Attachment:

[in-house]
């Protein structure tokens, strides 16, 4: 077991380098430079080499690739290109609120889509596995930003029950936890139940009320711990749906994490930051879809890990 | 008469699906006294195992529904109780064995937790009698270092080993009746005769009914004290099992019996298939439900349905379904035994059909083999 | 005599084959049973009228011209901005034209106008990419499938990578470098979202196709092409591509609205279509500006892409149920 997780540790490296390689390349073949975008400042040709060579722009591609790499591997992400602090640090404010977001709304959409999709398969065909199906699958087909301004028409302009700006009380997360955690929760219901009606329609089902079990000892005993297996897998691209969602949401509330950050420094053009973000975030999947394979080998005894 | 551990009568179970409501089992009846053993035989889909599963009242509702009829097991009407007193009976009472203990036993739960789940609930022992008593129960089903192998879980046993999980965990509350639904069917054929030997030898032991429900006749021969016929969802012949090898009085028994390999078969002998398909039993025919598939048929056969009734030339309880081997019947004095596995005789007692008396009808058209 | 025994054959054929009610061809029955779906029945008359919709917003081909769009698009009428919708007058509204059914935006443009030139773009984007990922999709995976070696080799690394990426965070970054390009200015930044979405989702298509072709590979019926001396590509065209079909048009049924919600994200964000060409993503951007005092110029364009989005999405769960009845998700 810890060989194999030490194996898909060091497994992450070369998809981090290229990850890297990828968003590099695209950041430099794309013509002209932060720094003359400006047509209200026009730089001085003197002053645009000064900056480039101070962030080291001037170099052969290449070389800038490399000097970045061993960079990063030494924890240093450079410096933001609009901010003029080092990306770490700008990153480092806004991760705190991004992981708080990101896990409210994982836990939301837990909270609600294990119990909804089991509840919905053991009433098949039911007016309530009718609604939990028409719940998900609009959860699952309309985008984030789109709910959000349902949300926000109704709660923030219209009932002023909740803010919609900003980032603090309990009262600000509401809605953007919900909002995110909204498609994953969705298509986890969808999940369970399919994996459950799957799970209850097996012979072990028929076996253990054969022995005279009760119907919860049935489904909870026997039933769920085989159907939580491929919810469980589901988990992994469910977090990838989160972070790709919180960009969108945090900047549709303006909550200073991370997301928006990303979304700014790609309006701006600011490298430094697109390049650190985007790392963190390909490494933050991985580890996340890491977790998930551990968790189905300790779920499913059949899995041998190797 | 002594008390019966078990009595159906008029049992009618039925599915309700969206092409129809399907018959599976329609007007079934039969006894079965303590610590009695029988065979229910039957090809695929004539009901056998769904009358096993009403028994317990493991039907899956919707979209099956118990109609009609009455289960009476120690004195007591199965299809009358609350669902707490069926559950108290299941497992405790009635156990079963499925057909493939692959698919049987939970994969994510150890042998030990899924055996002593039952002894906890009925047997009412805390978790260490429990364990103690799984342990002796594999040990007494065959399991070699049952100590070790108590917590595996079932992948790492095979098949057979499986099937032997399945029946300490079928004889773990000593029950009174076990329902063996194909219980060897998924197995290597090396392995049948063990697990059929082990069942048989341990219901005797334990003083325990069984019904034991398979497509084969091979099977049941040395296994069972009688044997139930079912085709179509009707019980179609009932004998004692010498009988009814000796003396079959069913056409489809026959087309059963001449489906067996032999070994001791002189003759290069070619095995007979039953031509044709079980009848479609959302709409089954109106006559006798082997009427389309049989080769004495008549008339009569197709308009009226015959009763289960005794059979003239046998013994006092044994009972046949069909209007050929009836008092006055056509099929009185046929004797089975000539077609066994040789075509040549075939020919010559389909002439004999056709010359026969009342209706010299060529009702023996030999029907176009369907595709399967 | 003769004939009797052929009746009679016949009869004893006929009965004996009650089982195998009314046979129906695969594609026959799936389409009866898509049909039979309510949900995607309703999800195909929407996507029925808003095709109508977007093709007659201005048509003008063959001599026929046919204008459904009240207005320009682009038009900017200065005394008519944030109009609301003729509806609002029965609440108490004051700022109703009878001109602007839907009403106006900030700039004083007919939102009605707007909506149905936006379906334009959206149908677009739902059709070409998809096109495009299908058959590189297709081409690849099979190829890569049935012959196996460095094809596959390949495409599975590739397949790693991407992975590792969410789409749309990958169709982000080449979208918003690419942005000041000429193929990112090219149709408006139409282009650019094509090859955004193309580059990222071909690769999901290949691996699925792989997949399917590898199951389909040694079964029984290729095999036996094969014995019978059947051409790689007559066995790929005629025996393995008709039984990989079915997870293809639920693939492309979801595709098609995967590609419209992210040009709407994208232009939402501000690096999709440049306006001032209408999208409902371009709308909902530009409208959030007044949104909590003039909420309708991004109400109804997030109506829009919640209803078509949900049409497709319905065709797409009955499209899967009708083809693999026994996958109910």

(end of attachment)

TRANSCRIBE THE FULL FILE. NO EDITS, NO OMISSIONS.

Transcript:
[in-house]
């Protein structure tokens, strides 16, 4: 077991380098430079080499690739290109609120889509596995930003029950936890139940009320711990749906994490930051879809890990 | 008469699906006294195992529904109780064995937790009698270092080993009746005769009914004290099992019996298939439900349905379904035994059909083999 | 005599084959049973009228011209901005034209106008990419499938990578470098979202196709092409591509609205279509500006892409149920 997780540790490296390689390349073949975008400042040709060579722009591609790499591997992400602090640090404010977001709304959409999709398969065909199906699958087909301004028409302009700006009380997360955690929760219901009606329609089902079990000892005993297996897998691209969602949401509330950050420094053009973000975030999947394979080998005894 | 551990009568179970409501089992009846053993035989889909599963009242509702009829097991009407007193009976009472203990036993739960789940609930022992008593129960089903192998879980046993999980965990509350639904069917054929030997030898032991429900006749021969016929969802012949090898009085028994390999078969002998398909039993025919598939048929056969009734030339309880081997019947004095596995005789007692008396009808058209 | 025994054959054929009610061809029955779906029945008359919709917003081909769009698009009428919708007058509204059914935006443009030139773009984007990922999709995976070696080799690394990426965070970054390009200015930044979405989702298509072709590979019926001396590509065209079909048009049924919600994200964000060409993503951007005092110029364009989005999405769960009845998700 810890060989194999030490194996898909060091497994992450070369998809981090290229990850890297990828968003590099695209950041430099794309013509002209932060720094003359400006047509209200026009730089001085003197002053645009000064900056480039101070962030080291001037170099052969290449070389800038490399000097970045061993960079990063030494924890240093450079410096933001609009901010003029080092990306770490700008990153480092806004991760705190991004992981708080990101896990409210994982836990939301837990909270609600294990119990909804089991509840919905053991009433098949039911007016309530009718609604939990028409719940998900609009959860699952309309985008984030789109709910959000349902949300926000109704709660923030219209009932002023909740803010919609900003980032603090309990009262600000509401809605953007919900909002995110909204498609994953969705298509986890969808999940369970399919994996459950799957799970209850097996012979072990028929076996253990054969022995005279009760119907919860049935489904909870026997039933769920085989159907939580491929919810469980589901988990992994469910977090990838989160972070790709919180960009969108945090900047549709303006909550200073991370997301928006990303979304700014790609309006701006600011490298430094697109390049650190985007790392963190390909490494933050991985580890996340890491977790998930551990968790189905300790779920499913059949899995041998190797 | 002594008390019966078990009595159906008029049992009618039925599915309700969206092409129809399907018959599976329609007007079934039969006894079965303590610590009695029988065979229910039957090809695929004539009901056998769904009358096993009403028994317990493991039907899956919707979209099956118990109609009609009455289960009476120690004195007591199965299809009358609350669902707490069926559950108290299941497992405790009635156990079963499925057909493939692959698919049987939970994969994510150890042998030990899924055996002593039952002894906890009925047997009412805390978790260490429990364990103690799984342990002796594999040990007494065959399991070699049952100590070790108590917590595996079932992948790492095979098949057979499986099937032997399945029946300490079928004889773990000593029950009174076990329902063996194909219980060897998924197995290597090396392995049948063990697990059929082990069942048989341990219901005797334990003083325990069984019904034991398979497509084969091979099977049941040395296994069972009688044997139930079912085709179509009707019980179609009932004998004692010498009988009814000796003396079959069913056409489809026959087309059963001449489906067996032999070994001791002189003759290069070619095995007979039953031509044709079980009848479609959302709409089954109106006559006798082997009427389309049989080769004495008549008339009569197709308009009226015959009763289960005794059979003239046998013994006092044994009972046949069909209007050929009836008092006055056509099929009185046929004797089975000539077609066994040789075509040549075939020919010559389909002439004999056709010359026969009342209706010299060529009702023996030999029907176009369907595709399967 | 003769004939009797052929009746009679016949009869004893006929009965004996009650089982195998009314046979129906695969594609026959799936389409009866898509049909039979309510949900995607309703999800195909929407996507029925808003095709109508977007093709007659201005048509003008063959001599026929046919204008459904009240207005320009682009038009900017200065005394008519944030109009609301003729509806609002029965609440108490004051700022109703009878001109602007839907009403106006900030700039004083007919939102009605707007909506149905936006379906334009959206149908677009739902059709070409998809096109495009299908058959590189297709081409690849099979190829890569049935012959196996460095094809596959390949495409599975590739397949790693991407992975590792969410789409749309990958169709982000080449979208918003690419942005000041000429193929990112090219149709408006139409282009650019094509090859955004193309580059990222071909690769999901290949691996699925792989997949399917590898199951389909040694079964029984290729095999036996094969014995019978059947051409790689007559066995790929005629025996393995008709039984990989079915997870293809639920693939492309979801595709098609995967590609419209992210040009709407994208232009939402501000690096999709440049306006001032209408999208409902371009709308909902530009409208959030007044949104909590003039909420309708991004109400109804997030109506829009919640209803078509949900049409497709319905065709797409009955499209899967009708083809693999026994996958109910």